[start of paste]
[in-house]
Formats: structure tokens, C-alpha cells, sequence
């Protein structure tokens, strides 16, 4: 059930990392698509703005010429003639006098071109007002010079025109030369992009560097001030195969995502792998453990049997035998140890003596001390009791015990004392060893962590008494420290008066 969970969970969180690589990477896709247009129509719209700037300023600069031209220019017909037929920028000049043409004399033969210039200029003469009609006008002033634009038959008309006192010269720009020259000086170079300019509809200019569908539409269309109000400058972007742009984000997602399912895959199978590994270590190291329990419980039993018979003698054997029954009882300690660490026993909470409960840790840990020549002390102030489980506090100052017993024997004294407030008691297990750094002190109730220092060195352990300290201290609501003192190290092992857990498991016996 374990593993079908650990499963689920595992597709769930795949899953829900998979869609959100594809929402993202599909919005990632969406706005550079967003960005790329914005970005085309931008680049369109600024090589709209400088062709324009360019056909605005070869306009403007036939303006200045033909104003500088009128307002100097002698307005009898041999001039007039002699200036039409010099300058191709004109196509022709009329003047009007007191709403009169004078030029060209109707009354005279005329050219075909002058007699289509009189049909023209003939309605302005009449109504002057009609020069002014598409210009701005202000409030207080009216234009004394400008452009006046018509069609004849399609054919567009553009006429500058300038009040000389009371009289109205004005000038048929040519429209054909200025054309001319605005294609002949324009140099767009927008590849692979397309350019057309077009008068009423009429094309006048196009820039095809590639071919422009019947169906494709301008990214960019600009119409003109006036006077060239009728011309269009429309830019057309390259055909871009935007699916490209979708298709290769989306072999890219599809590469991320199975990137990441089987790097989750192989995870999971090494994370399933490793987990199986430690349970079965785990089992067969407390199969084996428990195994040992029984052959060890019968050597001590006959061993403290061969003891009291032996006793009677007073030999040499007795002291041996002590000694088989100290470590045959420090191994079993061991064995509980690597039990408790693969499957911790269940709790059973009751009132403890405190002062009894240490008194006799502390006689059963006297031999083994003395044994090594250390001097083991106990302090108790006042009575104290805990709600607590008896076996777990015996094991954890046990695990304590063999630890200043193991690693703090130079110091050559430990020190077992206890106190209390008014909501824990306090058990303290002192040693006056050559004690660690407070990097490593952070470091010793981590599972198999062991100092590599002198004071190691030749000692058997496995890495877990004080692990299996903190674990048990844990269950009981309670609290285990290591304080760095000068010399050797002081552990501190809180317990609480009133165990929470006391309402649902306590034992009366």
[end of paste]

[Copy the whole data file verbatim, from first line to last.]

[in-house]
Formats: structure tokens, C-alpha cells, sequence
């Protein structure tokens, strides 16, 4: 059930990392698509703005010429003639006098071109007002010079025109030369992009560097001030195969995502792998453990049997035998140890003596001390009791015990004392060893962590008494420290008066 969970969970969180690589990477896709247009129509719209700037300023600069031209220019017909037929920028000049043409004399033969210039200029003469009609006008002033634009038959008309006192010269720009020259000086170079300019509809200019569908539409269309109000400058972007742009984000997602399912895959199978590994270590190291329990419980039993018979003698054997029954009882300690660490026993909470409960840790840990020549002390102030489980506090100052017993024997004294407030008691297990750094002190109730220092060195352990300290201290609501003192190290092992857990498991016996 374990593993079908650990499963689920595992597709769930795949899953829900998979869609959100594809929402993202599909919005990632969406706005550079967003960005790329914005970005085309931008680049369109600024090589709209400088062709324009360019056909605005070869306009403007036939303006200045033909104003500088009128307002100097002698307005009898041999001039007039002699200036039409010099300058191709004109196509022709009329003047009007007191709403009169004078030029060209109707009354005279005329050219075909002058007699289509009189049909023209003939309605302005009449109504002057009609020069002014598409210009701005202000409030207080009216234009004394400008452009006046018509069609004849399609054919567009553009006429500058300038009040000389009371009289109205004005000038048929040519429209054909200025054309001319605005294609002949324009140099767009927008590849692979397309350019057309077009008068009423009429094309006048196009820039095809590639071919422009019947169906494709301008990214960019600009119409003109006036006077060239009728011309269009429309830019057309390259055909871009935007699916490209979708298709290769989306072999890219599809590469991320199975990137990441089987790097989750192989995870999971090494994370399933490793987990199986430690349970079965785990089992067969407390199969084996428990195994040992029984052959060890019968050597001590006959061993403290061969003891009291032996006793009677007073030999040499007795002291041996002590000694088989100290470590045959420090191994079993061991064995509980690597039990408790693969499957911790269940709790059973009751009132403890405190002062009894240490008194006799502390006689059963006297031999083994003395044994090594250390001097083991106990302090108790006042009575104290805990709600607590008896076996777990015996094991954890046990695990304590063999630890200043193991690693703090130079110091050559430990020190077992206890106190209390008014909501824990306090058990303290002192040693006056050559004690660690407070990097490593952070470091010793981590599972198999062991100092590599002198004071190691030749000692058997496995890495877990004080692990299996903190674990048990844990269950009981309670609290285990290591304080760095000068010399050797002081552990501190809180317990609480009133165990929470006391309402649902306590034992009366």